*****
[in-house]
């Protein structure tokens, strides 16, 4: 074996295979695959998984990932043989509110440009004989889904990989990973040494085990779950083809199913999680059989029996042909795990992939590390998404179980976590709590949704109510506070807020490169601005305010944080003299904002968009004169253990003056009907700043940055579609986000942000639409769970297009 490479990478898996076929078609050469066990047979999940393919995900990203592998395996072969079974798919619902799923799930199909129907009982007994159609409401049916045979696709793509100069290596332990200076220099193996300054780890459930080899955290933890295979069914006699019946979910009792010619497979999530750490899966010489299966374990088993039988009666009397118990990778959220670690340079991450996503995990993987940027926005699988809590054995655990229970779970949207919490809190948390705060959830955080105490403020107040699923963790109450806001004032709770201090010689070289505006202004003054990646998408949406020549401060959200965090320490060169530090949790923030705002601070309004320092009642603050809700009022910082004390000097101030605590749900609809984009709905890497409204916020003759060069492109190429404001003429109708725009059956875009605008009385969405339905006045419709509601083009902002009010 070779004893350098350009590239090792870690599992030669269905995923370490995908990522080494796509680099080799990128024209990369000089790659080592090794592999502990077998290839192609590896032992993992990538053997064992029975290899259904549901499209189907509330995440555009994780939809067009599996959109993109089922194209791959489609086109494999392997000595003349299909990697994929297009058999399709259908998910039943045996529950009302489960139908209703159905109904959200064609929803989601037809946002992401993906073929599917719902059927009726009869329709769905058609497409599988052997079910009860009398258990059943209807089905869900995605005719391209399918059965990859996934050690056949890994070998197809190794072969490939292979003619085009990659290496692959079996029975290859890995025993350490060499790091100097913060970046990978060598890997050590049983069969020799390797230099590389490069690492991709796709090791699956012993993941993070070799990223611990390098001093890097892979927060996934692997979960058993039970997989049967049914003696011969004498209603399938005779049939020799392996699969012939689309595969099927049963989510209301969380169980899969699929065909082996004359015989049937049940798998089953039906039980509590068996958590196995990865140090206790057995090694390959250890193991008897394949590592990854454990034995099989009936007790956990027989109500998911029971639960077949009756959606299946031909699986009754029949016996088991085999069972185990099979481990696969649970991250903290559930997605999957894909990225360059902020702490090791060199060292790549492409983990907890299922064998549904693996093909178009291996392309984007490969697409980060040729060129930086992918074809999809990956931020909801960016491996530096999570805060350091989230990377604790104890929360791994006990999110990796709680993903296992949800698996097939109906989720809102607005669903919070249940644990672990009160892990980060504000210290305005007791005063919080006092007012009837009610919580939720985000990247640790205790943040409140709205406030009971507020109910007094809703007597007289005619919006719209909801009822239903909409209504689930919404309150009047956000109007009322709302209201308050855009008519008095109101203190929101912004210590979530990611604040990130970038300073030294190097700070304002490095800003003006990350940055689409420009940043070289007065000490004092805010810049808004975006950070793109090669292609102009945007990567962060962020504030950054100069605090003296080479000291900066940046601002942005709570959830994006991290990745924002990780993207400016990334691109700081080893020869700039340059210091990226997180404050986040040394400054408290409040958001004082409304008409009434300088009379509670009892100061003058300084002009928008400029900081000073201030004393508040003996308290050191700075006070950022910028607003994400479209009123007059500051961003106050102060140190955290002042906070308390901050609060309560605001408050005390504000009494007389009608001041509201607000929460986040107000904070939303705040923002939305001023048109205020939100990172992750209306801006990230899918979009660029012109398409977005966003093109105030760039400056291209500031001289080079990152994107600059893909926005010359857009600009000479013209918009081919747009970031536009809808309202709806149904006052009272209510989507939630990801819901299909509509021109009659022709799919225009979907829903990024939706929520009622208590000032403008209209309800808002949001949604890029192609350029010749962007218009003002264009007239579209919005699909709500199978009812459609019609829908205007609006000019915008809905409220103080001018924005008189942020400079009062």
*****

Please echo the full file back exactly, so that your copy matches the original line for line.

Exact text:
[in-house]
């Protein structure tokens, strides 16, 4: 074996295979695959998984990932043989509110440009004989889904990989990973040494085990779950083809199913999680059989029996042909795990992939590390998404179980976590709590949704109510506070807020490169601005305010944080003299904002968009004169253990003056009907700043940055579609986000942000639409769970297009 490479990478898996076929078609050469066990047979999940393919995900990203592998395996072969079974798919619902799923799930199909129907009982007994159609409401049916045979696709793509100069290596332990200076220099193996300054780890459930080899955290933890295979069914006699019946979910009792010619497979999530750490899966010489299966374990088993039988009666009397118990990778959220670690340079991450996503995990993987940027926005699988809590054995655990229970779970949207919490809190948390705060959830955080105490403020107040699923963790109450806001004032709770201090010689070289505006202004003054990646998408949406020549401060959200965090320490060169530090949790923030705002601070309004320092009642603050809700009022910082004390000097101030605590749900609809984009709905890497409204916020003759060069492109190429404001003429109708725009059956875009605008009385969405339905006045419709509601083009902002009010 070779004893350098350009590239090792870690599992030669269905995923370490995908990522080494796509680099080799990128024209990369000089790659080592090794592999502990077998290839192609590896032992993992990538053997064992029975290899259904549901499209189907509330995440555009994780939809067009599996959109993109089922194209791959489609086109494999392997000595003349299909990697994929297009058999399709259908998910039943045996529950009302489960139908209703159905109904959200064609929803989601037809946002992401993906073929599917719902059927009726009869329709769905058609497409599988052997079910009860009398258990059943209807089905869900995605005719391209399918059965990859996934050690056949890994070998197809190794072969490939292979003619085009990659290496692959079996029975290859890995025993350490060499790091100097913060970046990978060598890997050590049983069969020799390797230099590389490069690492991709796709090791699956012993993941993070070799990223611990390098001093890097892979927060996934692997979960058993039970997989049967049914003696011969004498209603399938005779049939020799392996699969012939689309595969099927049963989510209301969380169980899969699929065909082996004359015989049937049940798998089953039906039980509590068996958590196995990865140090206790057995090694390959250890193991008897394949590592990854454990034995099989009936007790956990027989109500998911029971639960077949009756959606299946031909699986009754029949016996088991085999069972185990099979481990696969649970991250903290559930997605999957894909990225360059902020702490090791060199060292790549492409983990907890299922064998549904693996093909178009291996392309984007490969697409980060040729060129930086992918074809999809990956931020909801960016491996530096999570805060350091989230990377604790104890929360791994006990999110990796709680993903296992949800698996097939109906989720809102607005669903919070249940644990672990009160892990980060504000210290305005007791005063919080006092007012009837009610919580939720985000990247640790205790943040409140709205406030009971507020109910007094809703007597007289005619919006719209909801009822239903909409209504689930919404309150009047956000109007009322709302209201308050855009008519008095109101203190929101912004210590979530990611604040990130970038300073030294190097700070304002490095800003003006990350940055689409420009940043070289007065000490004092805010810049808004975006950070793109090669292609102009945007990567962060962020504030950054100069605090003296080479000291900066940046601002942005709570959830994006991290990745924002990780993207400016990334691109700081080893020869700039340059210091990226997180404050986040040394400054408290409040958001004082409304008409009434300088009379509670009892100061003058300084002009928008400029900081000073201030004393508040003996308290050191700075006070950022910028607003994400479209009123007059500051961003106050102060140190955290002042906070308390901050609060309560605001408050005390504000009494007389009608001041509201607000929460986040107000904070939303705040923002939305001023048109205020939100990172992750209306801006990230899918979009660029012109398409977005966003093109105030760039400056291209500031001289080079990152994107600059893909926005010359857009600009000479013209918009081919747009970031536009809808309202709806149904006052009272209510989507939630990801819901299909509509021109009659022709799919225009979907829903990024939706929520009622208590000032403008209209309800808002949001949604890029192609350029010749962007218009003002264009007239579209919005699909709500199978009812459609019609829908205007609006000019915008809905409220103080001018924005008189942020400079009062």